between the two sides was an eye-opening, but a damn hard experience.

With all my heart, I want be proved wrong in my concerns about
personas and other culturally-loaded methods. It's not to say they
won't work, it's just to warn that they might need a whole new
packaging when shipped overseas.

Lada

25 Jan 2005 - 9:30pm
Dave Malouf
2005

Lada,

As I read the cross-cultural critique of personas, I can't help but to be
taken back to my first year of cultural anthropology grad school where all
we were taught (besides the foundations) was why anthropology is in and of
itself is not possible b/c in the end the emic and the etic cannot be
reconciled and the very methods of anthropology are disqualifiers for true
objectivity.

That being said, I believe that personas are only useful for the researchers
whom it makes sense for. That is it sounds like you are critiquing the tool
from the x-cultural perspective from the researcher. So if the research
can't resonate with the tool, then it means the researcher/designer needs to
find a different tool that does resonate.

On the other side (the subject) I don't think there is a tool that would be
x-culturally sufficient to break through the emic/etic struggle that is at
the heart of ethnographic anthropology.

-- dave

26 Jan 2005 - 1:08pm
Anirudha Joshi
2003

Anirudha Joshi from Mumbai, India. Hello.

I must confess that till about three years ago, I did not like to use
personas. I also chose not to teach the technique in my HCI class.
However, after some introspection, reading and discussion with
colleagues, I changed my mind.

The reason why I did not like personas was many designers I knew (at
that time) tended to use personas as a 'data collection tool'. It seemed
to say 'I know my users. I know how they want, how they would behave.
Why should I go and meet them again? I need to just write up personas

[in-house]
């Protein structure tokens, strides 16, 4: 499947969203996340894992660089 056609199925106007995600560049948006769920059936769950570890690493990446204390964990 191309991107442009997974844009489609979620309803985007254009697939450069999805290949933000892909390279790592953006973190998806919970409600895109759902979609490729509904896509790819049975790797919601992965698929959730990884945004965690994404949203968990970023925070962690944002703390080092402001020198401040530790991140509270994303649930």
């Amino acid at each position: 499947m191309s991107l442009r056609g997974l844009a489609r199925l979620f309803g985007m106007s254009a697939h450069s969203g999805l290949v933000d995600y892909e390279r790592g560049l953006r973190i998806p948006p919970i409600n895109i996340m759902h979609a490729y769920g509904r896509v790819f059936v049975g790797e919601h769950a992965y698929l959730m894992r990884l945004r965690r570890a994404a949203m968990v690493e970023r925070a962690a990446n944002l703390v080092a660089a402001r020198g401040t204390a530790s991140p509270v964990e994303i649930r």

and convert my knowledge into something other people can use.'

What changed my mind was the realization that personas need not (indeed
should not) be used as 'data collection tool'. But they were interesting
as a 'data representation tool', as a design aid. When used in
conjunction with techniques like scenarios, story-boarding and
body-storming, personas have the power to humanize the process of
interaction design (where hi-tech stuff inevitably plays a role), to
keep the feet of the designers on the ground, to help evaluate new
design ideas and to communicate them to others not in the design team.

But yes, I agree with Andrei, personas are not useful to generate
designs, just to inform and inspire designers.

With regards to Lada's points about personas being suitable for only
some cultures - all cultures use stories and understand
realistic-but-fictitious characters. So I feel that the persona
technique should be easy to learn for people from all cultures. Some of
the powerful tools in the designers' repertoire are simple - sketching,
brainstorming, observation. One need not berate the tool just because it
seems easy to use. 'If used appropriately', personas have the ability to
help us to design for people 'not like us'. It (they?) can be
particularly useful if one is designing for multi-cultural environments.

These days I teach personas in my class. I also use them in my
consulting projects. But whenever I talk about personas, I recount my
original fears and emphasize that personas should not be used for data
collection.

Anirudha

26 Jan 2005 - 4:22am
Mitja Kostomaj
2004

Lada said:
LG> Has anyone got any data/observations/stories on how the persona
LG> method works in different cultures?

In his book "Screenplay: The Foundations of Screenwriting", Syd Field
suggests for character building developing a character biography.
Technique is very similar to personas, which is discussed here.

He suggest as the first step of writing screenplay to write a
biography of main characters. In this biography the screenwriter
should address several issues: from three basic components
(professional, personal & private life) to the need of the character,
behaviour, attitude, and personality. Many storytellers use this
starting point or they also build the fictional worlds around the
characters.

I use this technique in my class "Writing for Interactive Media",
where one of the first exercises is to write a short screenplay for
interactive game, where students have to develop characters using
"Biography".

This helps them with their main project, which is development of
Information Portal. For this project they have to use Persona, both
for the content and design.

To continue comparing techniques of character biography and persona
from storytelling;
Neil Simon, American writer (Biloxi Blues) in the interview with James
Lipton for Inside Actors studio said that he was very surprised when